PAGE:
Recession Over???

Discussion in 'Politics' started by misctrader, Jul 17, 2003.

  1. How can this be? 4M people are still out of jobs etc? I think the reason why jobless claims have gone down is because some people give up trying to look for a job.

    the gov't is smoking somethin'



    Recession ended in November 2001
    By Rex Nutting,
    Last Update: 12:31 PM ET July 17, 2003

    WASHINGTON (CBS.MW) -- The recession is officially over.

    The business cycle dating committee at the National Bureau of Economic Research concluded Thursday that the U.S. economic recession that began back in March 2001 ended the following November.

    "We don't take a stand on what's ahead, but this one is in the record books," said Robert Hall, an economics professor at Stanford University who has chaired the committee for more than 20 years.

    The recession was over before we knew it; the committee didn't declare the March 2001 beginning of the recession until Nov. 26, 2001.

    "In determining that a trough occurred in November 2001, the committee did not conclude that economic conditions since that month have been favorable or that the economy has returned to operating at normal capacity," the committee of academic economists said in a statement.

    "Rather, the committee determined only that the recession ended and a recovery began in that month," it said.

    It's possible, though not likely, that the committee could conclude that the U.S. economy had entered another recession since November 2001 if the current slump were to worsen.

    The committee, considered the most authoritative historian of U.S. recessions and expansions, uses a variety of economic indicators to judge the peaks and valleys of economic activity, including quarterly gross domestic product estimates and monthly data on jobs, income, sales and output.

    Recently, the committee has put more weight on GDP, including monthly estimates produced by Macroeconomic Advisers, a private economic consulting firm founded by Larry Meyers, a former Federal Reserve governor.

    The committee defines a recession as a "significant decline in activity spread across the economy, lasting more than a few months." Recessions must be deep, durable and dispersed across most sectors and regions of the economy.

    In making its judgment, the committee noted that GDP has risen 3.3 percent above its peak in the fourth quarter of 2000. Incomes and sales have also exceeded their pre-recession peaks.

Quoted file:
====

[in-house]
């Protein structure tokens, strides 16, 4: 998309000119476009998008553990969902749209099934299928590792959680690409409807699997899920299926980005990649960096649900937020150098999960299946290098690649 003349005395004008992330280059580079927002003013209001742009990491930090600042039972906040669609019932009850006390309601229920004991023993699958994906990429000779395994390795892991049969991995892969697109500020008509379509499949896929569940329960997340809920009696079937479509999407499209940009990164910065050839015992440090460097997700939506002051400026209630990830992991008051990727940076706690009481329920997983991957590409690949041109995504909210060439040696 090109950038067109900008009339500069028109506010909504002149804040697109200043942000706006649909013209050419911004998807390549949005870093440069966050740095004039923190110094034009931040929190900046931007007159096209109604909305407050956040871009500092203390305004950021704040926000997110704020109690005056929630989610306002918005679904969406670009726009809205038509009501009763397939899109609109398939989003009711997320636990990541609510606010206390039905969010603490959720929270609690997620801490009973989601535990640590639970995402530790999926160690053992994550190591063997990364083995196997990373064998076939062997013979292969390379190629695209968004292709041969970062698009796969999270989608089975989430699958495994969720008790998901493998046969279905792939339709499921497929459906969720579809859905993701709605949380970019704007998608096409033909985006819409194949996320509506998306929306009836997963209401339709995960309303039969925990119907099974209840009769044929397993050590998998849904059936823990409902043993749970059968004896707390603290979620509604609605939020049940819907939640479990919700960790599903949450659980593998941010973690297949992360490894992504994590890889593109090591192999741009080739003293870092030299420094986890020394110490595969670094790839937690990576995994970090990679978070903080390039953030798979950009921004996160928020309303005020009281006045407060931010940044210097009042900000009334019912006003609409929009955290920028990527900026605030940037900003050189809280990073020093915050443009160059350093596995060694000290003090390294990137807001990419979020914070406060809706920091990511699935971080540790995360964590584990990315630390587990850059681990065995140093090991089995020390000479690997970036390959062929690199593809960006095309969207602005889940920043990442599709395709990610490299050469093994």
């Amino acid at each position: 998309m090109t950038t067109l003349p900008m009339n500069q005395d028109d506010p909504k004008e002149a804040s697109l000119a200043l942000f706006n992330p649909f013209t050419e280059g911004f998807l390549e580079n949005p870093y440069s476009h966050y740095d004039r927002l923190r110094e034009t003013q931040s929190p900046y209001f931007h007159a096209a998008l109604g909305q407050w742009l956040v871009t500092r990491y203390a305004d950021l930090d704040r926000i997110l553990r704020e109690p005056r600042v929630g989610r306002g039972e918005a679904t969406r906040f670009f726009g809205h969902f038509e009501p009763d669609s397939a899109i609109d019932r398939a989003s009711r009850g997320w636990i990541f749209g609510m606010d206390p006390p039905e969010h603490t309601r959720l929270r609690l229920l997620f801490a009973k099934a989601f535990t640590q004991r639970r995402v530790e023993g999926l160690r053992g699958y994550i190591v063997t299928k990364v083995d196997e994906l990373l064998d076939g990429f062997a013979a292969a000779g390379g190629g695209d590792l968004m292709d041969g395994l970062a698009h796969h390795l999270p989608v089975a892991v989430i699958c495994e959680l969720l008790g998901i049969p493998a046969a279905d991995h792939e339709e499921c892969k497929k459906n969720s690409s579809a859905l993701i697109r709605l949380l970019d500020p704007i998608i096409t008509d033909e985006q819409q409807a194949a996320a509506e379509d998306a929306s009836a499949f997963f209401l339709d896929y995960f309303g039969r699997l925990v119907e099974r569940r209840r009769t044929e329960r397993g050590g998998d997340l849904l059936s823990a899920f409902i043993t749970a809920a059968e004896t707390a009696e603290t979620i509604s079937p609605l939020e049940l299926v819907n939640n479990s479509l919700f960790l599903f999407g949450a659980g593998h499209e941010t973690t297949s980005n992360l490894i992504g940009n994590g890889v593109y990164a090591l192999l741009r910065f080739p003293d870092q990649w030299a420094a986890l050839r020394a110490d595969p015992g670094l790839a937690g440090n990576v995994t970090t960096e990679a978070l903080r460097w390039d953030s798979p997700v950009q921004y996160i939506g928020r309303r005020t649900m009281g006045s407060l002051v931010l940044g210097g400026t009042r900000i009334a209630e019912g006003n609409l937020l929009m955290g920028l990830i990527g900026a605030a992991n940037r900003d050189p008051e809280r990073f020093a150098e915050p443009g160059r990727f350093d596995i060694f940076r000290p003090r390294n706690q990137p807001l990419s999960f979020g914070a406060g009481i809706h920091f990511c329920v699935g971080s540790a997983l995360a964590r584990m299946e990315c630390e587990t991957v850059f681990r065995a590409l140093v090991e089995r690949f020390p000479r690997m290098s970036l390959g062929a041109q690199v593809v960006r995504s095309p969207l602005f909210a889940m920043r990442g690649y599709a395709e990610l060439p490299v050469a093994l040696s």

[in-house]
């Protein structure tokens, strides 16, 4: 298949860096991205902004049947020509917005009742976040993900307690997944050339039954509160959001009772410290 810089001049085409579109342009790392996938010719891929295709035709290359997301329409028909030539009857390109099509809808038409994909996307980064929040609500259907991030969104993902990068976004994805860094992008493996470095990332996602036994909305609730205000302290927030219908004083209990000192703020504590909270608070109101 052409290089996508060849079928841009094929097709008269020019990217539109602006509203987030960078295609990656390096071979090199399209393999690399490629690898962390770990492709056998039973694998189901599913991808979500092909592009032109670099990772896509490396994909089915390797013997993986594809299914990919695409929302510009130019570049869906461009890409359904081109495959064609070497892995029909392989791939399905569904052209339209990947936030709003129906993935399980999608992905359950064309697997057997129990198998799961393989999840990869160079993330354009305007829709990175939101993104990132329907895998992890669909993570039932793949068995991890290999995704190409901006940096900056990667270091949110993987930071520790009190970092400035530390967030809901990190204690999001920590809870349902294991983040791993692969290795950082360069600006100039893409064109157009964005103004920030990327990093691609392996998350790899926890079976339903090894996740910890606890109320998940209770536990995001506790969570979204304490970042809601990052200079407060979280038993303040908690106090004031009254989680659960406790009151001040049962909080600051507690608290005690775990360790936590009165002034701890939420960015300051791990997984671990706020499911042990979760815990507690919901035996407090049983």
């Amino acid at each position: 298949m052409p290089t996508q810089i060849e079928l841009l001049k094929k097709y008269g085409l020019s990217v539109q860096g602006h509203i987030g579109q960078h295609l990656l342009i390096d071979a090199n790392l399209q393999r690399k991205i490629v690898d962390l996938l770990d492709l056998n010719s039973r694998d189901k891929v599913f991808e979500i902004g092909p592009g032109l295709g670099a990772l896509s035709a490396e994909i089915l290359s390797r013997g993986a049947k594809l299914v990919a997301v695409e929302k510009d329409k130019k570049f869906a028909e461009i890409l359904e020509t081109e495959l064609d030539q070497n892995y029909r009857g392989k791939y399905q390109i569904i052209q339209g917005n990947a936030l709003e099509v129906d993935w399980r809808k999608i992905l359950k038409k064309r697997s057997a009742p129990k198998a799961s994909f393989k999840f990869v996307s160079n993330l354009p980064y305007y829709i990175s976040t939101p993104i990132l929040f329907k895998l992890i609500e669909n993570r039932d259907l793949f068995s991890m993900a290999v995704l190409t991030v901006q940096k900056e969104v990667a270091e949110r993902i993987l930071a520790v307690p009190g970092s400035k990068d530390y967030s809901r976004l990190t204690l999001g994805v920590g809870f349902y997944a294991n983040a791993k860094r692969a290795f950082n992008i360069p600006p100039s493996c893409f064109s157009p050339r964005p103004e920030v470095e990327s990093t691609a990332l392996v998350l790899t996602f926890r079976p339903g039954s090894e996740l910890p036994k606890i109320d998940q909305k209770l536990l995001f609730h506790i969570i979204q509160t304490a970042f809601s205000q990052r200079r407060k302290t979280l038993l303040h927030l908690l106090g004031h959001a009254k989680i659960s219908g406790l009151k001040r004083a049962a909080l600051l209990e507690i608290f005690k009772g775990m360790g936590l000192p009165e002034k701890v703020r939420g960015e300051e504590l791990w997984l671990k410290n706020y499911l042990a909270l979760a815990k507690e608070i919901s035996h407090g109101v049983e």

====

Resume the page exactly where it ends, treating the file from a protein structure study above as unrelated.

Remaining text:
Jobs, what jobs?

    However, employment and industrial output have not fully recovered. "Indeed, the most recent data indicate that employment has not begun to recover at all," the statement said.

    "It's a jobless recovery," Hall said.

    Even as the committee made it announcement, more jobs were being lost. Boeing (BA: news, chart, profile) said Thursday that it would cut 5,000 more jobs by the end of the year. See full story.

    Earlier Thursday, the Labor Department reported that initial jobless claims have been above the 400,000 weekly level for 20 weeks, a signal that job destruction still outpaces job creation. The number of Americans receiving state unemployment checks is just below a 20-year high at 3.7 million, and more than 9.3 million people were classified as unemployed in May. See full story.

    The business cycle dating committee, headed by Hall, counts as its other members Martin Feldstein of Harvard, Robert J. Gordon of Northwestern, Christina D. Romer of California-Berkeley, David H. Romer of California-Berkeley, and Victor Zarnowitz of the Conference Board.

    Gregory Mankiw, the chairman of the president's Council of Economic Advisers, was a member of the committee until he joined the Bush administration.

    Hall said the committee is "scrupulously bipartisan" in its decisions. The group came under withering attack from the President Bush I in the 1992 campaign when it declined to declare the 1990-91 recession had ended in March 1991 until after the election.

    "We try very very hard to essentially ignore politics," Hall said.
  2. It's the definition of "recession". It refers to a certain # of quarters of negative growth (government speak for contraction). It has nothing to do with jobs or the unemployment rate and not being in a recession doesn't mean that the economy is booming.

    1% growth/year is still not a recession, but it doesn't create any jobs.

  3. I'm not going to say the government isn't "smoking somethin'" (it usually is). The NBER, however, is simply not the government; it's a private, nonprofit research organization.

    Point is, whether we like the call or not, we can't really blame Washington for this one.